The $11 billion increase in the System Open Market Account Holdings report for February 14 has caught the attention of a number of intelligent market watchers for obvious reasons. The Federal Reserve is purportedly in the midst of a significant balance sheet normalization process whereby they are (and plan to to continue) selling large amounts of Treasuries and agency mortgage-backed securities.

After amassing a portfolio of over $4.4 trillion, the Fed has used that massive hedge fund to artificially suppress interest rates and foster some serious asset inflation. The Fed was not alone in this quantitative easing experiment, with global central banks injecting close to $20 trillion in liquidity into the world financial system. For anyone paying attention, it’s not a mystery why home prices in Manhattan, Shanghai, London and Vancouver are grossly detached from long-term fundamentals like actual incomes.

This was the inevitable result of market tinkering from the economic hacks in the Eccles building, the ECB, the PBC,¬† Bank of Japan and others. There are very rational reasons why governments have laws against counterfeiting money. Apparently the PhD’s in the Eccles building and elsewhere believe they are immune to the laws of physics and human nature. Shocking, yes, I know.

As fate would have it, just before Fed chair Janet Yellen hit the exit, passing the latest bubble to Jerome Powell, the stock market seized up momentarily with a swift 10 percent decline. It was the first time the markets had even a whiff of volatility or even a noticeable decline in several years (something that is not normal to real market cycles of course). Not surprisingly, this mini market swan dive coincided with the Federal Reserve’s first noticeable balance sheet reduction at the end of January when the Fed rolled off $21 billion from the balance sheet. It was the first instance where the Fed rolled off both Treasury securities and MBS in any meaningful amountss in the same week.

This $21 billion draw-down was a small fraction of the monthly additions the Fed was making during their peak QE mania, but the market was throwing up all over itself with the removal of just a small fraction of that liquidity stimulus. Flash forward a few weeks to February 14 and amazingly the 10% decline was mostly reversed and markets were back to their bullish euphoria, or were they?

Rather than rolling off any holdings in their portfolio, or even holding it steady, the Fed added on to their pile of mortgage-backed securities just after the mini market swoon. One could get the impression that the geniuses at the Fed were a bit worried about a spike in yields or some significant damage to equity valuations that would likely follow those higher yields. Due to the structure and settlement of those agency MBS, the roll-off of those securities features some ups and downs, so the trend of lower lows and lower highs is what’s critical to watch. Since the inception of the normalization the roll-off of treasuries has been more consistent than the roll-off of MBS.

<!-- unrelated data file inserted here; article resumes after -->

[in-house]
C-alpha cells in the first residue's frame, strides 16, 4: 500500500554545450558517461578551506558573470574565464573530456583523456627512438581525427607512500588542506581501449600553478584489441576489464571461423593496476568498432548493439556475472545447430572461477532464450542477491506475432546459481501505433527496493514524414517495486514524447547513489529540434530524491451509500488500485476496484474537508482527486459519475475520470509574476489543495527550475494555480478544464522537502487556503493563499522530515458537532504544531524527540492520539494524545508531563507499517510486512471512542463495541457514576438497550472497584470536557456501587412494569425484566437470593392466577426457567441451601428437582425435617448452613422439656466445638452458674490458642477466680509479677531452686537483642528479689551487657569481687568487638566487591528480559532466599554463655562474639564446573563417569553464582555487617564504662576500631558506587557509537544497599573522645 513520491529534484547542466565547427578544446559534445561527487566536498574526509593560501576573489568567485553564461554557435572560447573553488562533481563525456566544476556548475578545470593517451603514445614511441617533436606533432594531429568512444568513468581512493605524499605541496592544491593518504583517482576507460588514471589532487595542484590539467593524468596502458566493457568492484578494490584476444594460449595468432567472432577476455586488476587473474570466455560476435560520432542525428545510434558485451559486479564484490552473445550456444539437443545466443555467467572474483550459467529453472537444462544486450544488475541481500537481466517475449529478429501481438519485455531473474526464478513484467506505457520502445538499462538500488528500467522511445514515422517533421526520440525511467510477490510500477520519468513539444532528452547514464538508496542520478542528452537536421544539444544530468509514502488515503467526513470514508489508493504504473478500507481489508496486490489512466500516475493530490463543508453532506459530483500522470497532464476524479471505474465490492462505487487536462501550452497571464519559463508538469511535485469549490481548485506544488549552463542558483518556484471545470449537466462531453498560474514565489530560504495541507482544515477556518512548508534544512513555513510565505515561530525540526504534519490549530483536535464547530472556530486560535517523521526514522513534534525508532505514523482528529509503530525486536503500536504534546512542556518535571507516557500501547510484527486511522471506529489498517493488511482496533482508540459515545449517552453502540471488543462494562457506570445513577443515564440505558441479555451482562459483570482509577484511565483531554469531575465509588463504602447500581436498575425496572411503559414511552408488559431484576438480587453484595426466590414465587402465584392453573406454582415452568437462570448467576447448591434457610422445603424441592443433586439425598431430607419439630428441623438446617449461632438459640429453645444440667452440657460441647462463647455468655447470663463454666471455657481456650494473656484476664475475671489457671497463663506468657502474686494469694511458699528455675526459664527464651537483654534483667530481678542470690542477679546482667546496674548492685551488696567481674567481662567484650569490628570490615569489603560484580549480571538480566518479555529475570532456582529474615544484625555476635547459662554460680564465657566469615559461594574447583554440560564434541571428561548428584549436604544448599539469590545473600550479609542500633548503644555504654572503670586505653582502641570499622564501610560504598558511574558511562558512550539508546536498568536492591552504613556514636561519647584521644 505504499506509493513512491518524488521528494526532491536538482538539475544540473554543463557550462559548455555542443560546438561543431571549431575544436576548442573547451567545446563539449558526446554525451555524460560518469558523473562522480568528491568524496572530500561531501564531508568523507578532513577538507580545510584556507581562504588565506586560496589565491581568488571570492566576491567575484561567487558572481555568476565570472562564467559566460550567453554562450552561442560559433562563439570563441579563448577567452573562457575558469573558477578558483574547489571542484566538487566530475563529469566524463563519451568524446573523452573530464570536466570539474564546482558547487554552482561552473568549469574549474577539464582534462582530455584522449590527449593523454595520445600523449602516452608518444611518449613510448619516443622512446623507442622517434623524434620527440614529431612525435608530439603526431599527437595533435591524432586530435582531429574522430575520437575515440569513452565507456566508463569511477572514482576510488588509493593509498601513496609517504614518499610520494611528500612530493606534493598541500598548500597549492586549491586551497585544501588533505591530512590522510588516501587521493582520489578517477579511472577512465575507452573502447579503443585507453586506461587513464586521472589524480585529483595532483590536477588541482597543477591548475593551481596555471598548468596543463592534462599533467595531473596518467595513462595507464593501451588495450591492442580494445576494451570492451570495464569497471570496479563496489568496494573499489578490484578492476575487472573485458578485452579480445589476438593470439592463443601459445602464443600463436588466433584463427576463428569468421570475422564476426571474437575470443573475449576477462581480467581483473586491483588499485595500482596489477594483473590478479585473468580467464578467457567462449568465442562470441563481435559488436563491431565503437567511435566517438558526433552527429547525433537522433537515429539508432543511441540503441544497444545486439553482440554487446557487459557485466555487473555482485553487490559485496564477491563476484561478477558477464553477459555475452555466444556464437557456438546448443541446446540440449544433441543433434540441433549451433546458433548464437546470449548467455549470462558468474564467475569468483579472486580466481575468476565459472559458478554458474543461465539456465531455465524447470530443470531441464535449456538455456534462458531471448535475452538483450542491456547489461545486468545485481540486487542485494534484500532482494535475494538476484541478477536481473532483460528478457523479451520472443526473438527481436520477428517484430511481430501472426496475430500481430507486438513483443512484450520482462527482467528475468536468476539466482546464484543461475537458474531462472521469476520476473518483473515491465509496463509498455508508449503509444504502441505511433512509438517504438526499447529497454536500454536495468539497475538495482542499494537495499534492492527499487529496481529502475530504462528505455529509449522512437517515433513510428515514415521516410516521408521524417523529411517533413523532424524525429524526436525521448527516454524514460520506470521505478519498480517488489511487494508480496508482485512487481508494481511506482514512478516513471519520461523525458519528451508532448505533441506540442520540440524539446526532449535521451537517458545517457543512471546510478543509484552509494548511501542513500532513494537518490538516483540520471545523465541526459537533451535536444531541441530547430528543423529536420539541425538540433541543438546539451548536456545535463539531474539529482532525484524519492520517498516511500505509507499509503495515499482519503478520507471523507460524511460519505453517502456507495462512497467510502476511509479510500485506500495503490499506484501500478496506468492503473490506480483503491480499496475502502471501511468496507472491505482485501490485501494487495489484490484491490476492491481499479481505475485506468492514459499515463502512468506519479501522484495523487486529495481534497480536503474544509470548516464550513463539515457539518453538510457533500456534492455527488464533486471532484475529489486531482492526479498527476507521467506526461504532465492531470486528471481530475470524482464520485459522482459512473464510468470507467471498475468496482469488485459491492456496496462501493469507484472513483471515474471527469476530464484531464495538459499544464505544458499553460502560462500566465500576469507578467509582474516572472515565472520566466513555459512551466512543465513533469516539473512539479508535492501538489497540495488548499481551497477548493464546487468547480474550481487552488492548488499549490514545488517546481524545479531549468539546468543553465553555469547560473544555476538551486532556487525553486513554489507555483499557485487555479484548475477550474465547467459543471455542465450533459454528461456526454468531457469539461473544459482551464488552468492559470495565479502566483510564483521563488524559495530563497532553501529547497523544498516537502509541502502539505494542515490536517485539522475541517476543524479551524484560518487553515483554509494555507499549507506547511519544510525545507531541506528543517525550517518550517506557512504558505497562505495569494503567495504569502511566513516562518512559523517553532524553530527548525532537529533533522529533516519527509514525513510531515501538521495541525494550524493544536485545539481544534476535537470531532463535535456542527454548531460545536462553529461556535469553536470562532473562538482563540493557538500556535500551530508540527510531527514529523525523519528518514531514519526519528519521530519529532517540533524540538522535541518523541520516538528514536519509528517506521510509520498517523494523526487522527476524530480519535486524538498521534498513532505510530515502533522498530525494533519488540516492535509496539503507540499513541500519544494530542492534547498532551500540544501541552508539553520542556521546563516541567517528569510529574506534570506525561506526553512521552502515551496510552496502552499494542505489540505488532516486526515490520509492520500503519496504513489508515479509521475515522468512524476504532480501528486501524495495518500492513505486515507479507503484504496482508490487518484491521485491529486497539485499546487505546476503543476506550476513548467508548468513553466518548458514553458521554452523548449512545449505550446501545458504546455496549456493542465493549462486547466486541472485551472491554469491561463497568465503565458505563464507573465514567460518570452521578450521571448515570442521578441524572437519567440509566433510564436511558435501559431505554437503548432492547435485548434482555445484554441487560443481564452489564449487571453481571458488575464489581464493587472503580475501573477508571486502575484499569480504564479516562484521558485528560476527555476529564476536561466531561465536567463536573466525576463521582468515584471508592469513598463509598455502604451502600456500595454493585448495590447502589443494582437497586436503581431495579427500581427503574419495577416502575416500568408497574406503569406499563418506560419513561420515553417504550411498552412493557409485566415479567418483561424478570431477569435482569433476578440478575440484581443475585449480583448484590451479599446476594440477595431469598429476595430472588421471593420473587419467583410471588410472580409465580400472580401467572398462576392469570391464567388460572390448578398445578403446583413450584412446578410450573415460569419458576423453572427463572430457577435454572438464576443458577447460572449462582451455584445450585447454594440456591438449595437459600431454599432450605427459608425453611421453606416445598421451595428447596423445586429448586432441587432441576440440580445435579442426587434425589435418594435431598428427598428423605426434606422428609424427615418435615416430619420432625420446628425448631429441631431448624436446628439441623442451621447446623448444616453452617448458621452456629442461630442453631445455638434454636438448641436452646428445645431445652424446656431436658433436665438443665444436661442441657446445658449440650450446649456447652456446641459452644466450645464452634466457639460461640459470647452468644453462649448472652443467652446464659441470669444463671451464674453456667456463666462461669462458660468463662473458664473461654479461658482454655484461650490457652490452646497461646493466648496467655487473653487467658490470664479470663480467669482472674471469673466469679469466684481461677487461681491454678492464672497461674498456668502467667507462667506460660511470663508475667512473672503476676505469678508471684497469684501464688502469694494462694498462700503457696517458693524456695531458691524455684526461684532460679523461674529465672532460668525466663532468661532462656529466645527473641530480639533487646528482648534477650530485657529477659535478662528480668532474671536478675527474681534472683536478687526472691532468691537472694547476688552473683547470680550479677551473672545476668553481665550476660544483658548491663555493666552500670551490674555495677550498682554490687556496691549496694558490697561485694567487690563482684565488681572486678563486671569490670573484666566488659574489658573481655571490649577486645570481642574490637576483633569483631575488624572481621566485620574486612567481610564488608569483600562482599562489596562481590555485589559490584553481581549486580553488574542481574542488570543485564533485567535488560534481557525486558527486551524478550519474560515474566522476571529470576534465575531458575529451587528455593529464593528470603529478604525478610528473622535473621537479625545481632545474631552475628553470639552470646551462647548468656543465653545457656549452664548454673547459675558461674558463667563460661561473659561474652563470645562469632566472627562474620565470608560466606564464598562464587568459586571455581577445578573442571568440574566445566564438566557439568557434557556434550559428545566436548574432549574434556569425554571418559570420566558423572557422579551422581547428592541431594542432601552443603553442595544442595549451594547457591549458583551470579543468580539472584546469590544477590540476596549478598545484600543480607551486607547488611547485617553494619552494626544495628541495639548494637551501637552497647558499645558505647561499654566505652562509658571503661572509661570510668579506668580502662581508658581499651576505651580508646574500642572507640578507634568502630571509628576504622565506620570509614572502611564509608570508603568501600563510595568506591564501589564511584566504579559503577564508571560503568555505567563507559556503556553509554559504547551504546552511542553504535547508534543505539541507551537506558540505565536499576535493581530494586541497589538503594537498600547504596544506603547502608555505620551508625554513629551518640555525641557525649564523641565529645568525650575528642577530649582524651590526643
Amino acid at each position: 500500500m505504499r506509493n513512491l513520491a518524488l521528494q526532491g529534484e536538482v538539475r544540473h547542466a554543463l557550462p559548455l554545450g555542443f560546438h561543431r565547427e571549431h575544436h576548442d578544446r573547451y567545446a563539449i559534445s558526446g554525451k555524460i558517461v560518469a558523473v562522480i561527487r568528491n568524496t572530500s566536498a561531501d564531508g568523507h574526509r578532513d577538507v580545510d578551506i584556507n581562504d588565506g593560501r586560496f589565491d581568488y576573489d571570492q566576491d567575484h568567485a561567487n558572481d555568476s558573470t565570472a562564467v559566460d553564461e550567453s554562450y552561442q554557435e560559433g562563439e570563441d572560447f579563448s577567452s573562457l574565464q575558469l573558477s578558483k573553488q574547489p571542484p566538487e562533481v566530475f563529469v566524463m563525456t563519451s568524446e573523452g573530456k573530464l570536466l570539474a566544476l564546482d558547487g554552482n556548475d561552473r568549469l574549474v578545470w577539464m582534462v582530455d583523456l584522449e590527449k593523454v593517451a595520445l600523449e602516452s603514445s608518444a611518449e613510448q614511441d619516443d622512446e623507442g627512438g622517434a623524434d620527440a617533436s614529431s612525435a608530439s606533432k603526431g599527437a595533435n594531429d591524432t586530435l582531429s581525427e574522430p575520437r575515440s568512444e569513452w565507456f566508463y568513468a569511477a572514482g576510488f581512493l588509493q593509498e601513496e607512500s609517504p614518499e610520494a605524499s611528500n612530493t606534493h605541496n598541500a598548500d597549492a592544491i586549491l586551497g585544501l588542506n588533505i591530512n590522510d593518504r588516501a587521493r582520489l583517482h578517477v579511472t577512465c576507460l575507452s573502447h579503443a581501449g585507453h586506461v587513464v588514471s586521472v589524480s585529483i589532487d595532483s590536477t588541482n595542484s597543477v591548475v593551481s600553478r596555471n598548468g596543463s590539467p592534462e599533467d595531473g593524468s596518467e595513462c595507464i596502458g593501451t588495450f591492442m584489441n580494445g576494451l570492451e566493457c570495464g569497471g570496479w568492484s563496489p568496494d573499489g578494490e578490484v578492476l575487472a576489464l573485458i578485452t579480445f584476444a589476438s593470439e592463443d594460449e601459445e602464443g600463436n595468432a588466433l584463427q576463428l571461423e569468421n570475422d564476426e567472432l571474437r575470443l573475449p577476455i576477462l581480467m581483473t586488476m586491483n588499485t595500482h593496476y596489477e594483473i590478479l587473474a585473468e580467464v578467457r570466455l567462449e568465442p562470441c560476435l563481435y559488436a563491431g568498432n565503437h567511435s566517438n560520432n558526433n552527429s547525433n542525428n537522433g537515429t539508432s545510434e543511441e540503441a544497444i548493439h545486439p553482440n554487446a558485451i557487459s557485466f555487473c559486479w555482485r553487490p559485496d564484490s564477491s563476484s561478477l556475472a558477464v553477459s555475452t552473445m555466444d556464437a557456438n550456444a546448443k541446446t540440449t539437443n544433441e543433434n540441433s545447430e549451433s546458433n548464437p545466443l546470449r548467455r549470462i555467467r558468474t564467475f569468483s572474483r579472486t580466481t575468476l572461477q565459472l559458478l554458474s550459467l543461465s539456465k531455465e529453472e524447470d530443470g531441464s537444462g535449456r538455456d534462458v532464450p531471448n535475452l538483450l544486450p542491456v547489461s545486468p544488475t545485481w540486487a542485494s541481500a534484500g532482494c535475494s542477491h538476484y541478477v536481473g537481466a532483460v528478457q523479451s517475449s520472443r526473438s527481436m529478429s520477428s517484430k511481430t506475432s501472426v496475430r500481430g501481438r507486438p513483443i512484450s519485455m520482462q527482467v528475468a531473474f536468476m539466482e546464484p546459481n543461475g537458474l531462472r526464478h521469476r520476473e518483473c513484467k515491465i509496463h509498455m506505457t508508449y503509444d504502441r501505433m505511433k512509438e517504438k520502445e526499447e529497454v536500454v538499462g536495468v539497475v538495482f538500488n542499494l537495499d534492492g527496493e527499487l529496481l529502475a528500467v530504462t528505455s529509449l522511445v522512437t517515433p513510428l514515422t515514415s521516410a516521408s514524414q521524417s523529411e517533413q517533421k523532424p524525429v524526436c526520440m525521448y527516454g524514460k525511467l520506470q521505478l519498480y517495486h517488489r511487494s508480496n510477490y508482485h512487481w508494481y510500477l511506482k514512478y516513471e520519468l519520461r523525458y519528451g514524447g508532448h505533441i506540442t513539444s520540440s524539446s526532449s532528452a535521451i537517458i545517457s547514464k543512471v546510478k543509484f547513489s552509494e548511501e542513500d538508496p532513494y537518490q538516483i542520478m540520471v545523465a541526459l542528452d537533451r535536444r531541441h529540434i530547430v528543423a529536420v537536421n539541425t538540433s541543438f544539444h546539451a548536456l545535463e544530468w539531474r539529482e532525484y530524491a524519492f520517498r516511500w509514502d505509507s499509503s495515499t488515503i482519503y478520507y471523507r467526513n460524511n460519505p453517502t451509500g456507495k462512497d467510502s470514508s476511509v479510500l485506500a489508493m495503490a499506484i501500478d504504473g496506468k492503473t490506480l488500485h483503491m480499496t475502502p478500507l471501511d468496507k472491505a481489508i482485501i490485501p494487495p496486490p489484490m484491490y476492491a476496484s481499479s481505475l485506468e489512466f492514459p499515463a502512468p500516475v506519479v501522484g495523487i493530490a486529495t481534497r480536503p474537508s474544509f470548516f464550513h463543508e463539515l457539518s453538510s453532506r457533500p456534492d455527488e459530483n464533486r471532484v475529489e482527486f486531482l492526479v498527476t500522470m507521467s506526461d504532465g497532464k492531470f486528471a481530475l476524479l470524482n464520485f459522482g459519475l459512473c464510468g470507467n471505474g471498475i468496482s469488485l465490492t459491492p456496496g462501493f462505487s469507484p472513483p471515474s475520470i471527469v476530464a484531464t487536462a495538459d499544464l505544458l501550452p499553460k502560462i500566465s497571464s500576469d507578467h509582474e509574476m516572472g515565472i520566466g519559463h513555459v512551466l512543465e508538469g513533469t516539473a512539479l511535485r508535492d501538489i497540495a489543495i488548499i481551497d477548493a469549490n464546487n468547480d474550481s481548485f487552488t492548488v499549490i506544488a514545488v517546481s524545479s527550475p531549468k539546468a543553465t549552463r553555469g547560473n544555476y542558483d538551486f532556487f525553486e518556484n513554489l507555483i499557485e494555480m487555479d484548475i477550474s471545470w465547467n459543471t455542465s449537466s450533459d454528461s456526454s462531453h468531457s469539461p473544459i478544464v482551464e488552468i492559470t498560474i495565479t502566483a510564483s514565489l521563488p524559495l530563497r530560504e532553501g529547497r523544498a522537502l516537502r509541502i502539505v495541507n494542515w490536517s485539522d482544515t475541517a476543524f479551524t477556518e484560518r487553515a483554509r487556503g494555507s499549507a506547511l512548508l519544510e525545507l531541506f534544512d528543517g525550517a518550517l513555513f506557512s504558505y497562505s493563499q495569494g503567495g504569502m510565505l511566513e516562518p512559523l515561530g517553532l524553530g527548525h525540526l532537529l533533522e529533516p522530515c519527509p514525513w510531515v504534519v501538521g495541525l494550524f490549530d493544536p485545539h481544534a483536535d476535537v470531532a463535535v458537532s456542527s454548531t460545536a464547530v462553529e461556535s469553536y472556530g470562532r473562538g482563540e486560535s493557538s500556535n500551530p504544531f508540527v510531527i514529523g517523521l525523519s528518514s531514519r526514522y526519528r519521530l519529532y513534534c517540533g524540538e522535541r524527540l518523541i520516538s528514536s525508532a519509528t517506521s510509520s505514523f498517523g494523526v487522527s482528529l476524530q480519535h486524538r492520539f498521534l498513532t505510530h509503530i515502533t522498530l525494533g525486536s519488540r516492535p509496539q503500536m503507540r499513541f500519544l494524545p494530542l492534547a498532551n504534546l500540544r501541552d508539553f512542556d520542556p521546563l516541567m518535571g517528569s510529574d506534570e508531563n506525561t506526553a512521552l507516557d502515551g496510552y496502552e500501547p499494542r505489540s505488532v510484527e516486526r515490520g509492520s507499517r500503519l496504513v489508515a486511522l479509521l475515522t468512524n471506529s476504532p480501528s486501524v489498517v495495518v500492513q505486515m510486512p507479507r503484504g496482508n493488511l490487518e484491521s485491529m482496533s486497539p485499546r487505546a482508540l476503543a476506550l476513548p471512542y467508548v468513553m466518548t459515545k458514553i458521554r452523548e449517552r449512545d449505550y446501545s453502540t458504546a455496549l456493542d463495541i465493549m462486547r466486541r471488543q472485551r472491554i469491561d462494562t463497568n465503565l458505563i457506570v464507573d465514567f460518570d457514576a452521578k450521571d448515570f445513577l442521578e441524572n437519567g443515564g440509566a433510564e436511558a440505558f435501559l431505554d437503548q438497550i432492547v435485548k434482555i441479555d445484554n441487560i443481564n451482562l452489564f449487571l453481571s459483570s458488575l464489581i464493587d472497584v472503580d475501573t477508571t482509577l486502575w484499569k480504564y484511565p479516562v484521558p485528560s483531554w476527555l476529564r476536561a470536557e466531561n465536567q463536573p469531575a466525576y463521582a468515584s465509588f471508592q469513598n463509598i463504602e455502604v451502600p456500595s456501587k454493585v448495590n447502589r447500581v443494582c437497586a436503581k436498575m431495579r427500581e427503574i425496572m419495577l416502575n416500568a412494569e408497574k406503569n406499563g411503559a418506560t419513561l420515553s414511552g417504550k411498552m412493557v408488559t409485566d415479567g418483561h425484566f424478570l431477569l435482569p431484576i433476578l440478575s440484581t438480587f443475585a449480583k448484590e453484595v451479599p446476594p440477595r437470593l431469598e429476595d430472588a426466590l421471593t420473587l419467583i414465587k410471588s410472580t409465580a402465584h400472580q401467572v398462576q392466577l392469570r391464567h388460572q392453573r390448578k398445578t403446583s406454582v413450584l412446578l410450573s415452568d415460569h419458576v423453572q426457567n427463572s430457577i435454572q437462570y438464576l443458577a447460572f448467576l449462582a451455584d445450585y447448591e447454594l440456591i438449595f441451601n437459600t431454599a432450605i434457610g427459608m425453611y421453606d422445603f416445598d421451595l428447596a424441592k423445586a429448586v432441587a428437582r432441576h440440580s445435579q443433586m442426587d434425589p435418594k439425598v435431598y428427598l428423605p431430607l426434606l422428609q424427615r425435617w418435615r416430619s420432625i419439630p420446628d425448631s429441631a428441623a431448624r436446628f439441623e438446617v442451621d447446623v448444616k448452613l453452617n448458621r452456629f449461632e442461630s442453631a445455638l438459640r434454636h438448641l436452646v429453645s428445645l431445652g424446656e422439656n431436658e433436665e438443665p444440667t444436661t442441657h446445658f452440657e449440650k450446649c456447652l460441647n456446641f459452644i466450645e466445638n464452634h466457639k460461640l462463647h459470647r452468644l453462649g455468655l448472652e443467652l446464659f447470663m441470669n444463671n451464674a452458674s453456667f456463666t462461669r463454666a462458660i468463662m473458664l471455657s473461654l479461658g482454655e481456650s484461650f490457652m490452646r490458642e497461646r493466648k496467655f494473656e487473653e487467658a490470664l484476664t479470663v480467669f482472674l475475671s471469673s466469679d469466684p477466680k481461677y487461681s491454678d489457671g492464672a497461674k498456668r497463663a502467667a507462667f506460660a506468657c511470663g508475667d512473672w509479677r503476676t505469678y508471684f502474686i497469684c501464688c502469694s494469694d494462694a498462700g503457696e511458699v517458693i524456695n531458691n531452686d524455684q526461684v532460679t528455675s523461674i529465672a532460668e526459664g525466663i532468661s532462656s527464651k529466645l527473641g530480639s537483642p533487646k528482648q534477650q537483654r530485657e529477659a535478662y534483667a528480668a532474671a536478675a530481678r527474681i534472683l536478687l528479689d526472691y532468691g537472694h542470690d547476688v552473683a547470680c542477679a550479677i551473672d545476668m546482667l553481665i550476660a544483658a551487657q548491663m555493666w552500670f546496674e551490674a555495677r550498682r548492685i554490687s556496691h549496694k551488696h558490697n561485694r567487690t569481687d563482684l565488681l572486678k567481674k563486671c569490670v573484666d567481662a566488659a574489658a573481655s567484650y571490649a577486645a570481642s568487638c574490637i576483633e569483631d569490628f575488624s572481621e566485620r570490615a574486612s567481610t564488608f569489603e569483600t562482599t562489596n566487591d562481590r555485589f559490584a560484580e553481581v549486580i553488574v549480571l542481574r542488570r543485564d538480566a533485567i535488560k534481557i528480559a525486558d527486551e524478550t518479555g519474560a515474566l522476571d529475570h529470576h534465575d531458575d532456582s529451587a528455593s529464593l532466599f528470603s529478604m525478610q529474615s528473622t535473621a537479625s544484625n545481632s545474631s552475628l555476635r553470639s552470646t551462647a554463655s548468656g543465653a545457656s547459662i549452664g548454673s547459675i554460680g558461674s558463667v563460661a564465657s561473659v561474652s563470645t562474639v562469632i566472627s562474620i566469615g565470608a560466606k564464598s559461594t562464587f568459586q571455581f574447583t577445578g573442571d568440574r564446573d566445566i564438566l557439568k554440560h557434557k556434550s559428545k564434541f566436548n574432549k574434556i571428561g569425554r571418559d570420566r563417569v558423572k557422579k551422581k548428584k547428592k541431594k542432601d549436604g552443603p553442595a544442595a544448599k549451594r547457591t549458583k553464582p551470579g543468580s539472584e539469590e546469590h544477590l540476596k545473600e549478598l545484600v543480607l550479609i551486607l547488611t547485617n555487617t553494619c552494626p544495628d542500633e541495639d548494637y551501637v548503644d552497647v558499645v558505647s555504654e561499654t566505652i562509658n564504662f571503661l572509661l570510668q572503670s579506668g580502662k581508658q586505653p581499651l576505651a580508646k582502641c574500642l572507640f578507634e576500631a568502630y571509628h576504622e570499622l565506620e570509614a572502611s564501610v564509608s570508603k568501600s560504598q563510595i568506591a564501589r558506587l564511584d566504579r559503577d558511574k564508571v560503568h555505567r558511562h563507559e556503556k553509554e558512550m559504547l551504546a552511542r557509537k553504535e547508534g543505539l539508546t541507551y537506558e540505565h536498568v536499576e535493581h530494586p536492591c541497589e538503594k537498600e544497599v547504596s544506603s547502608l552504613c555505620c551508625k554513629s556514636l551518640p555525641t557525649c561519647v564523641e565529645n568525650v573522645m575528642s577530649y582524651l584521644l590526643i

The absence of any treasury security reductions for two consecutive weeks combined with the $11 billion buildup in agency MBS immediately following the $21-billion draw-down at the end of January suggests the Fed probably knows it is playing with fire.

Intelligent people have noted there are some very big pension problems lurking in the U.S. economy, along with some obvious housing bubbles in various markets around the U.S. and globally as well. Any meaningful declines in the stock market put this new everything-bubble in jeopardy, including elevated U.S. home prices. From a Layman’s perspective it is easy to see why the Fed would want to prop up the stock market. For an institution that is mired in a huge credibility trap of their own making, elevated asset prices help to keep all of those economists and bankers in a job.

Now that household debt is at a new all-time high and the national debt has more than doubled since the global financial crisis, the Fed is pushing to raise interest rates. Go figure! Just when consumers across the country are enveloped in the warm embrace of cheap liquidity, the Fed is poised to take away the punch bowl. Who could possibly benefit from such a scenario? (rhetorical question of course). We know it certainly isn’t working-class Americans. Their real hourly wages only increased by a single penny last month.

I think it’s obvious we’ve already seen the first glimpse of the Fed’s response to volatility in the markets if their exit strategy doesn’t go according to plan. I think the Plunge Protection Team was up to their old tricks because the stakes are now higher than ever before. You can’t inject the markets with “cocaine and heroin” for years on end, and then not have consequences when you remove the daily dose of narcotic. Once you peel back the curtain, the economic fundamentals that have driven the “recovery” during the last 9 years are rather weak. I think the predators at the gate, including those within the Fed, understand this better than they are letting on.

It’s going to be interesting to see what it takes to unmask the latest economic boom as an elegantly orchestrated fraud built on a giant pile of debt. It only took a 10-year treasury yield of 5 percent to bring down our house of cards last time. The structure is entirely different this time, but the foundation could be weaker than the last edifice of greed constructed by Wall Street and the enablers in DC. The full economic cycle has been held at bay longer than many people (including myself) imagined was possible. That doesn’t mean the ultimate outcome has been averted. Quite the contrary. It is apparent the Federal Reserve didn’t fully appreciate (or didn’t care?) the consequences of their actions. I suspect their exit strategy will be equally disappointing.